New York Power Authority
Proposed Power Supply Contract with Alcoa
Kenneth J. Pokalsky
Senior Director, Government Affairs
November 6, 2008
My name is Ken Pokalsky and I am Senior Director, Government Affairs for The Business Council of New York State. I appreciate this opportunity to provide testimony today regarding the proposed NYPA/Alcoa contract extension on behalf of The Business Council. The Business Council is New York’s largest statewide employer association, representing more than 3,000 businesses, which collectively employ about 1 million New Yorkers, across the state, and across all industrial sectors.
We are especially pleased to be here today supporting a proposal designed to result in the long term retention of Alcoa in New York. Alcoa has been a member of The Business Council, and our predecessor organization, since 1945, and we have worked together closely on a wide range of issues of importance to both Alcoa and the state’s overall business climate. [We also had a 40 year relationship with Reynolds Metals, prior to its acquisition by Alcoa in 2000.]
The Business Council has long argued that New York State’s economic development policies need to:
- focus more on retention of in-state business and jobs,
- emphasize capital investment, in addition to job creation, and
- focus on the quality of jobs – factors such as salaries and benefits – rather than simply on the number of jobs.
The Business Council believes that by supporting major reinvestment in Alcoa’s Massena operation, this proposed contract extension will achieve each of these key development objectives – and more.
Alcoa, one of the world’s leading aluminum producer, is a major economic presence in the North Country. As the state’s largest private sector employer north of Syracuse, it adds nearly $350 million to the local economy through salaries, pensions and local purchases of materials and services. Considering the multiplier effect of manufacturing, Alcoa’s total impact on the regional economy is several times that amount.
Alcoa is evaluating a minimum of $600 million in new capital investments in Massena. This investment, one of the state’s largest private sector investments in recent years, will modernize Alcoa’s manufacturing operations, increase its output, improve its environmental performance, and secure nearly one thousand jobs over the next three decades.
Competitive energy costs help shape a state’s economic climate, and can be an import factor in business investment decisions – in some cases, the most crucial factor. Too often, the high cost of energy in New York has an adverse impact on the retention of employers and jobs.
Fortunately, we have an incredibly valuable economic development tool in NYPA’s hydropower – a tool that has been used to great effect in retaining high value, energy dependent business across the state.
Alcoa is heavily dependent on competitively priced power, as aluminum smelting is extremely energy intensive, with electricity representing about 30 percent of production costs. There is no doubt this proposed investment would only be possible with a long term extension of Alcoa’s hydropower contract with the New York Power Authority (NYPA).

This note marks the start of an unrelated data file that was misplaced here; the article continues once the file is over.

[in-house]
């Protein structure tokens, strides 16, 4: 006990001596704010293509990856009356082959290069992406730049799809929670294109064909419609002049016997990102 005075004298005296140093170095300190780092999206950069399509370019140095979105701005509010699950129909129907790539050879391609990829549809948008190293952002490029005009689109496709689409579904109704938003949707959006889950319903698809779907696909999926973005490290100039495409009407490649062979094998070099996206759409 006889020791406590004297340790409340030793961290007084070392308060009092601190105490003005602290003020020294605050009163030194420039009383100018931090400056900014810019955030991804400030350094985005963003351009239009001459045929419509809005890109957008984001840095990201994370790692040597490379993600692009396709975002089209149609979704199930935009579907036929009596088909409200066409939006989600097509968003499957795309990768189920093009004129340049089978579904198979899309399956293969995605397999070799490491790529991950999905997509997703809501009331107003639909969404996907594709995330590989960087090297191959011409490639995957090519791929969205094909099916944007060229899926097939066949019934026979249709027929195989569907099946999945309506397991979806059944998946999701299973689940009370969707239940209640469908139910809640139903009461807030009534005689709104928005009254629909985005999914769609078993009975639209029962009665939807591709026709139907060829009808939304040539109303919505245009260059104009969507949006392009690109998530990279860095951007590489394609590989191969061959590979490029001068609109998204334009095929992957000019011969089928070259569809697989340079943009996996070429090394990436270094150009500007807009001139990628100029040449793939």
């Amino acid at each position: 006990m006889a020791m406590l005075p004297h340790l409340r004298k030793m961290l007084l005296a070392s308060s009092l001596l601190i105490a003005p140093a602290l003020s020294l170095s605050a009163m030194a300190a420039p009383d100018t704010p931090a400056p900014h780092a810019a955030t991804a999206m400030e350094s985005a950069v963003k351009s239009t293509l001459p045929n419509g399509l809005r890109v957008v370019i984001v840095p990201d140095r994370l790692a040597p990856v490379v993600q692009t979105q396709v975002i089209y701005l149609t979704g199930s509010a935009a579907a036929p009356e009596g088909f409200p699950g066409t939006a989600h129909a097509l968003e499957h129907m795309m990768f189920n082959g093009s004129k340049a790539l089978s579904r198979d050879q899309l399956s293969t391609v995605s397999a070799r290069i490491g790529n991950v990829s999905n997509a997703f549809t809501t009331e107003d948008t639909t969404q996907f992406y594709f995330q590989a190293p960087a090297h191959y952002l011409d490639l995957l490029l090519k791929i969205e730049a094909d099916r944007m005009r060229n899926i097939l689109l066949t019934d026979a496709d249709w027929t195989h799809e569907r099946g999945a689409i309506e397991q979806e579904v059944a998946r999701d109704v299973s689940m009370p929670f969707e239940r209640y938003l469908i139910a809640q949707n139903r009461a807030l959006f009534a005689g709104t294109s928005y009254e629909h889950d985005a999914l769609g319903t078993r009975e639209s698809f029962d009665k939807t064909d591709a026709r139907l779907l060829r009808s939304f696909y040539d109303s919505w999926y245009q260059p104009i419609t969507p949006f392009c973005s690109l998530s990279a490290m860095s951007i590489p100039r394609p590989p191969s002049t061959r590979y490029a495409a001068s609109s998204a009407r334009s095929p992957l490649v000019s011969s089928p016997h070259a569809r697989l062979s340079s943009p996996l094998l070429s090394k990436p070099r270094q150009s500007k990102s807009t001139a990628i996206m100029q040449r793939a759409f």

The Business Council’s support for this contract is based on two key factors:
- First, it will result in a $600 million capital investment, at minimum, in state of the art manufacturing capacity in upstate New York. We believe that significant re-investment in capital plant is one of the best indicator of a business’ long term commitment to the state. New York needs to do more – through tax policy, through economic development programs, as using resources such as hydropower – to promote capital reinvestment by in-state business.
- Second, it will result in the long term retention of nearly one thousand manufacturing jobs in the North Country. We like to refer to the “manufacturing bonus” – the fact that, in the seven-county North Country region, at more than $47,000, average manufacturing salaries exceed average non-manufacturing, private sector salaries by 64%, or $18,500 per year, based on 2007 NYS Department of Labor data. High paying manufacturing jobs are incredibly valuable, difficult to retain, and – especially in upstate New York – even more difficult to replace once lost. From 2000 to 2007, again using DOL data, the seven-county region lost 4,200 manufacturing jobs, nearly a quarter of all such production jobs, and an estimated $200,000,000 in payroll. Imagine the impact of the loss of another major manufacturer on the regional economy.
In addition, we believe that the proposed contract contains reasonable commitments for both Alcoa and NYPA, in terms of long term pricing and power delivery, and in terms of conditioning contract benefits on the company’s achievement of investment and employment targets.
This extension has been a long time in coming, and we applaud NYPA’s commitment to developing and finalizing this contract, and we applaud Alcoa’s long term commitment to New York State.
For these reasons, The Business Council urges NYPA to give final approval to this proposed agreement.